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February 12, 2001Press Release

Survey Concludes Americans Overwhelmingly Disapprove of Romantic Relationships Between Supervisors and their Employees

But a new Employment Law Alliance poll shows a nation divided over regulating office romances.

Milwaukee, WI - Today may be Valentines Day, but the vast majority of Americans believe that Cupid can cause favoritism and even retaliation in the workplace if there's a romantic relationship between supervisors and their subordinates, a new national study by the Employment Law Alliance (ELA) reported.

Scott C. Beightol, partner at Michael Best & Friedrich LLP and CFO/Board Member of the ELA, with over 1,000 of the world's leading employment and labor lawyers, said the "America At Work" poll was commissioned because personal relationships between managers and employees are under increasing scrutiny by employers and lawmakers. Beightol said the findings overall should serve as a "wake-up call to every employer in every industry to intensify on-site training of managers and review corporate policies and procedures to avoid problems."

Specifically, Beightol said the poll of 1,000 American adults shows that:

  • More than two thirds believe such relationships are harmful and can cause favoritism and retaliation.
  • Even though there was strong feeling about the potential negative impact of such relationships, only 48% of those surveyed said they favor regulations barring supervisor-subordinate relationships.
  • When questioned in the context of individual privacy, 62% said romantic relationships at work are personal and private and none of the employer's business.

"This is a very sensitive and serious issue where there are no easy solutions," commented Beightol. "The fact is that since so many relationships begin in the workplace, attempting to regulate interaction, particularly when couples keep their interactions strictly away from the office, becomes very difficult and raises a host of complex legal and moral issues."

Beightol said he and his colleagues spend a substantial amount of time training managers across the country on how to manage workplace relationships and on prevention of harassment or favoritism. He added, "This poll clearly supports the view that subordinates - whether they're men or women - are vulnerable and that the employer is at risk if they don't take some preventive steps. It also shows that co-employees view their fellow employee's relationship with the boss skeptically and have favoritism concerns."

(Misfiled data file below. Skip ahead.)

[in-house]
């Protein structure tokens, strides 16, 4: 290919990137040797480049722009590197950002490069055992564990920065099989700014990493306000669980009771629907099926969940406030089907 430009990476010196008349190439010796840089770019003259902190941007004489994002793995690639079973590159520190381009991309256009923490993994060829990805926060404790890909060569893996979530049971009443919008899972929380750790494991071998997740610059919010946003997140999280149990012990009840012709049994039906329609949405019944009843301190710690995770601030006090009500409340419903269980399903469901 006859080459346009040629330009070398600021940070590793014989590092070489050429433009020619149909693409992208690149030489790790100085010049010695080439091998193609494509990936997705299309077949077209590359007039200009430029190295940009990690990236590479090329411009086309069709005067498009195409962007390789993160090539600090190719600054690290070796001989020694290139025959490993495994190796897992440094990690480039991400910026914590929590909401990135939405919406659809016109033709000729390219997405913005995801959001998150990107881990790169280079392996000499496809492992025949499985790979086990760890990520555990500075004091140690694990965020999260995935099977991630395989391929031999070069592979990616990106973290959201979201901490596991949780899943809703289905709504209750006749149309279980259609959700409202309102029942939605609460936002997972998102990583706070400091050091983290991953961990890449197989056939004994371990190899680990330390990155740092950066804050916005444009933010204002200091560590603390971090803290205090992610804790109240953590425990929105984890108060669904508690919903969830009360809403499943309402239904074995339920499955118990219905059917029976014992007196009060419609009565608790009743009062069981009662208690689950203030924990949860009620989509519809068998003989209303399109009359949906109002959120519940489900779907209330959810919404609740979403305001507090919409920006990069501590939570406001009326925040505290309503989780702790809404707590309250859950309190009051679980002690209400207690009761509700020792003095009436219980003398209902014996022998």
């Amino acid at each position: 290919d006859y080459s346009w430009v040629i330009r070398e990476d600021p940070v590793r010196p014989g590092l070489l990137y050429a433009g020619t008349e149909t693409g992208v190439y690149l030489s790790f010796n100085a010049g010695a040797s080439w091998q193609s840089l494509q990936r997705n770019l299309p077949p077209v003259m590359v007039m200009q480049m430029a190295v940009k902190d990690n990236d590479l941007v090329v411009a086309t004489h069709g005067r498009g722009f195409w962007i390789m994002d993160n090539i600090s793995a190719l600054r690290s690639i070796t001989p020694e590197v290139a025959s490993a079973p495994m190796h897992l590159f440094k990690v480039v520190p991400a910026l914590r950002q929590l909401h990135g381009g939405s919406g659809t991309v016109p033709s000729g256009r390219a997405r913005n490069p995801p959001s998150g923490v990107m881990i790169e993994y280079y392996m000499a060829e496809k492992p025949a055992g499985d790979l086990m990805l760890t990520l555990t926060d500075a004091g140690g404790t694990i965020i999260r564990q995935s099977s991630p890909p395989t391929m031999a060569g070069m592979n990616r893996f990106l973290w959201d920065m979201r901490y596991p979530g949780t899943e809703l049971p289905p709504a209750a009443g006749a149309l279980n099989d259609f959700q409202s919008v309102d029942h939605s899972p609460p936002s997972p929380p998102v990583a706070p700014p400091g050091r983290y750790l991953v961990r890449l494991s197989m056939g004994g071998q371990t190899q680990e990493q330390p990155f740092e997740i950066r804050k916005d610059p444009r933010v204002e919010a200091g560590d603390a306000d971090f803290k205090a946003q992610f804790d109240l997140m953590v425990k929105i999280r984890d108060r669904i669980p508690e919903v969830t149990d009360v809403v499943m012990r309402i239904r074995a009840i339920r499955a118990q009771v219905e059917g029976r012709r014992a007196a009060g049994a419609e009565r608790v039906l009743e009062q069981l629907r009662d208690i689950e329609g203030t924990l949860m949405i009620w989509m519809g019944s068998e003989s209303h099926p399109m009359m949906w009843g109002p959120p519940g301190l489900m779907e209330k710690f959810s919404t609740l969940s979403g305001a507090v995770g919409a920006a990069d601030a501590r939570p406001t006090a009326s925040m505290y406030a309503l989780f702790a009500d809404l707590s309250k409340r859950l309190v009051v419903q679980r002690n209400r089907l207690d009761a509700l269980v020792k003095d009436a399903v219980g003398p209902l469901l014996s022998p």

Dr. Theodore Reed, whose research firm, Reed Haldy McIntosh & Associates, conducted the study, noted that 22% said they were personally aware of supervisor-subordinate romantic relationships in their own workplaces. And 61% said they wouldn't even think of having a romantic relationship with a supervisor or subordinate. "The research also shows that the older the employee the less tolerant they seem to be of such relationships and the more they favor management discouraging, if not formally attempting, to regulate such conduct."

The Employment Law Alliance is the leading global employment and labor law practice network. It is comprised of more than 50 independent firms representing clients with multi-state and international interests.

For further information on the ELA "America At Work" poll, please contact Steve Hirschfeld at his law firm of Curiale, Dellaverson, Hirschfeld, Kelly & Kraemer LLP at 415-835-9011, or via e-mail at shirschfeld@cdhkk.com. The full poll results are also available on the ELA web site at www.employmentlawalliance.com.

"America At Work" Survey: Supervisor-Subordinate Romantic Relationships Commissioned by Employment Law Alliance, Conducted by Reed Haldy McIntosh & Associates
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